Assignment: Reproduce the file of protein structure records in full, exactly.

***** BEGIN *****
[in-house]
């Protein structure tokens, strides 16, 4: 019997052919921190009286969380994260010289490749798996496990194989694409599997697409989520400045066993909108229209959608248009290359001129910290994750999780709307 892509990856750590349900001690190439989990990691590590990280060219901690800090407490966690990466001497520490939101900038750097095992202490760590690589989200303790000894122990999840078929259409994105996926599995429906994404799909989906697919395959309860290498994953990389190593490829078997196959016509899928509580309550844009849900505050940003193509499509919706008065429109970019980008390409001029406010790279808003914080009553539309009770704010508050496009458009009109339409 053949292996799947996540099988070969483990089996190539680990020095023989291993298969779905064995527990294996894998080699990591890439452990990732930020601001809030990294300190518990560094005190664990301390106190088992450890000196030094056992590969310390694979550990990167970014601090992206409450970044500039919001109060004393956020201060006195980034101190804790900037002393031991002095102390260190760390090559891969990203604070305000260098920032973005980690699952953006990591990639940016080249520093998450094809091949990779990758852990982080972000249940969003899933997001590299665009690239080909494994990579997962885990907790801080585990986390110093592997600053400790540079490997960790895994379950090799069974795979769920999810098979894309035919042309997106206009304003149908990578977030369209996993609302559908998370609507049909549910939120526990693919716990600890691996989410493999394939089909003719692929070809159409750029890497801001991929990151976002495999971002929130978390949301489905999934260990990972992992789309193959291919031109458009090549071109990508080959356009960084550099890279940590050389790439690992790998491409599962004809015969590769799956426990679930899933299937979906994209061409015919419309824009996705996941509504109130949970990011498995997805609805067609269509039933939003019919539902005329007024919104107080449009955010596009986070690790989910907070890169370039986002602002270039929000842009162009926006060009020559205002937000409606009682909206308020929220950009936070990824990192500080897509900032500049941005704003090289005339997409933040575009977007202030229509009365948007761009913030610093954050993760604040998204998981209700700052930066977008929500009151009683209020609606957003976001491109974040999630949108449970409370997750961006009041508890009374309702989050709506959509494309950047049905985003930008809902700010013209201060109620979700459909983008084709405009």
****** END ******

[in-house]
């Protein structure tokens, strides 16, 4: 019997052919921190009286969380994260010289490749798996496990194989694409599997697409989520400045066993909108229209959608248009290359001129910290994750999780709307 892509990856750590349900001690190439989990990691590590990280060219901690800090407490966690990466001497520490939101900038750097095992202490760590690589989200303790000894122990999840078929259409994105996926599995429906994404799909989906697919395959309860290498994953990389190593490829078997196959016509899928509580309550844009849900505050940003193509499509919706008065429109970019980008390409001029406010790279808003914080009553539309009770704010508050496009458009009109339409 053949292996799947996540099988070969483990089996190539680990020095023989291993298969779905064995527990294996894998080699990591890439452990990732930020601001809030990294300190518990560094005190664990301390106190088992450890000196030094056992590969310390694979550990990167970014601090992206409450970044500039919001109060004393956020201060006195980034101190804790900037002393031991002095102390260190760390090559891969990203604070305000260098920032973005980690699952953006990591990639940016080249520093998450094809091949990779990758852990982080972000249940969003899933997001590299665009690239080909494994990579997962885990907790801080585990986390110093592997600053400790540079490997960790895994379950090799069974795979769920999810098979894309035919042309997106206009304003149908990578977030369209996993609302559908998370609507049909549910939120526990693919716990600890691996989410493999394939089909003719692929070809159409750029890497801001991929990151976002495999971002929130978390949301489905999934260990990972992992789309193959291919031109458009090549071109990508080959356009960084550099890279940590050389790439690992790998491409599962004809015969590769799956426990679930899933299937979906994209061409015919419309824009996705996941509504109130949970990011498995997805609805067609269509039933939003019919539902005329007024919104107080449009955010596009986070690790989910907070890169370039986002602002270039929000842009162009926006060009020559205002937000409606009682909206308020929220950009936070990824990192500080897509900032500049941005704003090289005339997409933040575009977007202030229509009365948007761009913030610093954050993760604040998204998981209700700052930066977008929500009151009683209020609606957003976001491109974040999630949108449970409370997750961006009041508890009374309702989050709506959509494309950047049905985003930008809902700010013209201060109620979700459909983008084709405009």